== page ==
Last night began Rosh Hashanah, the Jewish New Year. It is a joyous time where we here in Israel greet each other with Shana Tova and Ketiva VaChatima Tova—Happy New Year and May you be inscribed for a good year. Here is the problem. According to the Bible, Rosh Hashanah comes on the first day of the seventh month!
The Lord said to Moses, “Say to the Israelites: ‘On the first day of the seventh month you are to have a day of sabbath rest, a sacred assembly commemorated with trumpet blasts. Do no regular work, but present a food offering to the Lord.’” (Lev. 23:23-25).
The first day of the seventh month is actually as far as you can be from a New Year. Furthermore, there isn’t even a hint in the passage that it is a New Year. The words Rosh Hashanah are nowhere to be found. It is hard to imagine that God expected us to celebrate a New Year that doesn’t exist. In truth the name of the holiday that is to be celebrated on the first day of the seventh month is Yom Teruah or, the Day of Blasting Shofars, Feast of Trumpets!
Why the Name Change?
If you read the passage again, one thing is clear—it is not clear! We have no idea what we are celebrating. Every other Jewish Holiday is clear, but Yom Teruah simply tells us to have a Memorial with the blasting of Shofars. I think this made the religious establishment uneasy and thus it became the New Year.
But what is its true meaning?
I am convinced that it was unclear for a reason. All New Testament Theology has its roots in the Hebrew Scriptures. The New Covenant brings it to greater light and understanding. The New covenant speaks clearly about Trumpet blasts.
And he will send his angels with a loud trumpet call, and they will gather his elect from the four winds, from one end of the heavens to the other. (Matt. 24:31)
In a flash, in the twinkling of an eye, at the last trumpet. For the trumpet will sound, the dead will be raised imperishable, and we will be changed. (1 Cor. 15:52)
According to the Lord’s word, we tell you that we who are still alive, who are left until the coming of the Lord, will certainly not precede those who have fallen asleep. For the Lord himself will come down from heaven, with a loud command, with the voice of the archangel and with the trumpet call of God, and the dead in Messiah will rise first. After that, we who are still alive and are left will be caught up together with them in the clouds to meet the Lord in the air. And so we will be with the Lord forever.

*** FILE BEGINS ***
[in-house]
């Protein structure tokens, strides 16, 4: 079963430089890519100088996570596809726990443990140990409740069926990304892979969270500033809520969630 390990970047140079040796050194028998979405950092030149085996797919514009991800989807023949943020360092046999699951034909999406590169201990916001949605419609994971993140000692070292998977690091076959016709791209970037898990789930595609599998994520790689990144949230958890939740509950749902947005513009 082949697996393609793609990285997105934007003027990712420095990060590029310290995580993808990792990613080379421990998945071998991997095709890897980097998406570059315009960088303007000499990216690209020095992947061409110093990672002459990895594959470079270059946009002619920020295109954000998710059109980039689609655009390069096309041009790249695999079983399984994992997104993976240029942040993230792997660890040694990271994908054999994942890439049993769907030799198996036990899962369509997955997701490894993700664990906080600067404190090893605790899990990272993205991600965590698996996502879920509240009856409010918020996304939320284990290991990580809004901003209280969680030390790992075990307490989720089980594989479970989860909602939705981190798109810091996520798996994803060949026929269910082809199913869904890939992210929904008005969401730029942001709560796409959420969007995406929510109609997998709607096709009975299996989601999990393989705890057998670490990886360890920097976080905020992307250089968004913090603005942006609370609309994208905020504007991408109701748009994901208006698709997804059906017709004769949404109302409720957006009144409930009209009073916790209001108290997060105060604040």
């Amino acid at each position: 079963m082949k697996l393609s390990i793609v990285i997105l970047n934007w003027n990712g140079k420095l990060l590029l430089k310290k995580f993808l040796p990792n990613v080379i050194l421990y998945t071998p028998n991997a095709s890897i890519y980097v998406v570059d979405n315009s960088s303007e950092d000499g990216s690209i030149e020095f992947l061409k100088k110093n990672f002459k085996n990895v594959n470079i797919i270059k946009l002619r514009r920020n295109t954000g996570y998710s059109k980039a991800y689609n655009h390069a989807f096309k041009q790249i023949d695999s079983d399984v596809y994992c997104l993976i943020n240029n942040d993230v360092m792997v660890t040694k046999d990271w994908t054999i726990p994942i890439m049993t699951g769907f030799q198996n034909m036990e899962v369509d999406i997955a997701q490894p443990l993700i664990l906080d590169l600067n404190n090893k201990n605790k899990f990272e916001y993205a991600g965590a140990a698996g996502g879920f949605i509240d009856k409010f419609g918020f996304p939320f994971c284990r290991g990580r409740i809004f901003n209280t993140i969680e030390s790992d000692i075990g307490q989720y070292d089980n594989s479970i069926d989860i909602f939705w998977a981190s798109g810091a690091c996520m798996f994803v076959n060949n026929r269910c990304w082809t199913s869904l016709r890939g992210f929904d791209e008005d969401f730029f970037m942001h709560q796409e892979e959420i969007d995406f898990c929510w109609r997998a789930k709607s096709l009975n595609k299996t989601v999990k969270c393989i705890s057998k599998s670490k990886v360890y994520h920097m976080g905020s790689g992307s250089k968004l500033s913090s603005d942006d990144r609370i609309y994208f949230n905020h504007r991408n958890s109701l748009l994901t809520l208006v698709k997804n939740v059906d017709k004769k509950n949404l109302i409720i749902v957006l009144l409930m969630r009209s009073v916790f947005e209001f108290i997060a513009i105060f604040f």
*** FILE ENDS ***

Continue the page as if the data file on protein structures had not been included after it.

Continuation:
In the light of the New Covenant we can see that the Feast of Trumpets or Yom Teruah is not about remembering something that happened in the past (like Passover or Purim), but a reminder of what will happen in the future.
The Feast of Trumpets points to the coming of Yeshua, our being transformed from corruptible to incorruptible, the establishing of the Messianic Age and the setting up of the Lord’s government in Jerusalem. It is the fulfillment of what the disciples were asking about in Acts 1:6, “Are you at this time going to restore the kingdom to Israel.” Many mock the disciples for asking this, but Yeshua did not. He merely said that God knows the timing.
I am not saying that the Lord will return on the Feast of Trumpets, no man knows the day or the hour, but I can confidently say that this is a day that every believer should cry out, Come Yeshua, Come! We should blow the shofars and express our longing for redemption—not just the forgiveness of our sins, but transformation of our bodies and this earth.
Every bride yearns for her bridegroom. While we cannot force the Lord’s return, we can hasten it (1 Peter 3:12) by longing for it, praying for it and dreaming of it. Paul wrote to Titus that we should “wait for the blessed hope—the appearing of the glory of our great God and Savior, Yeshua the Messiah.” (Titus 2:13)
So take some time today, even five minutes, and pour out your heart to God. Tell him of your longing for Yeshua’s return. One day the Trumpet will blast and we will meet Him in the air. Our bodies will be transformed into supernatural bodies and we will return with him to Jerusalem (Rev. 19:11ff, Zech. 14:3-5) where he will set up His kingdom. Hallelujah! Are as excited as me about this!!!
Happy Feast of Trumpets from Tel Aviv—a 29-minute train ride from the Second Coming of Yeshua!
Footnote: So why do the rabbis claim the first day of the Seventh Month is a New Year? Here is one explanation from one of the most influence Orthodox Jewish organizations:
The festival of Rosh Hashanah—the name means “Head of the Year”—is observed for two days beginning on 1 Tishrei, the first day of the Jewish year. It is the anniversary of the creation of Adam and Eve, the first man and woman, and their first actions toward the realization of mankind’s role in G‑d’s world.
This is based on bible codes and gematria (assigning numeric value to Hebrew letters to find hidden meanings). If bible codes are true at all, they are there to affirm what is already written in Scripture, not to offer hidden knowledge or new information.
One problem is the code is based on the Babylonian name for the seventh month—Tishrei. Before that, Israelites merely used number. Sunday is the first. Passover is not in Nissan, but in the first month. The second problem is that the code points to the creation of the heavens and the earth, not Adam and Eve which took place on the sixth day.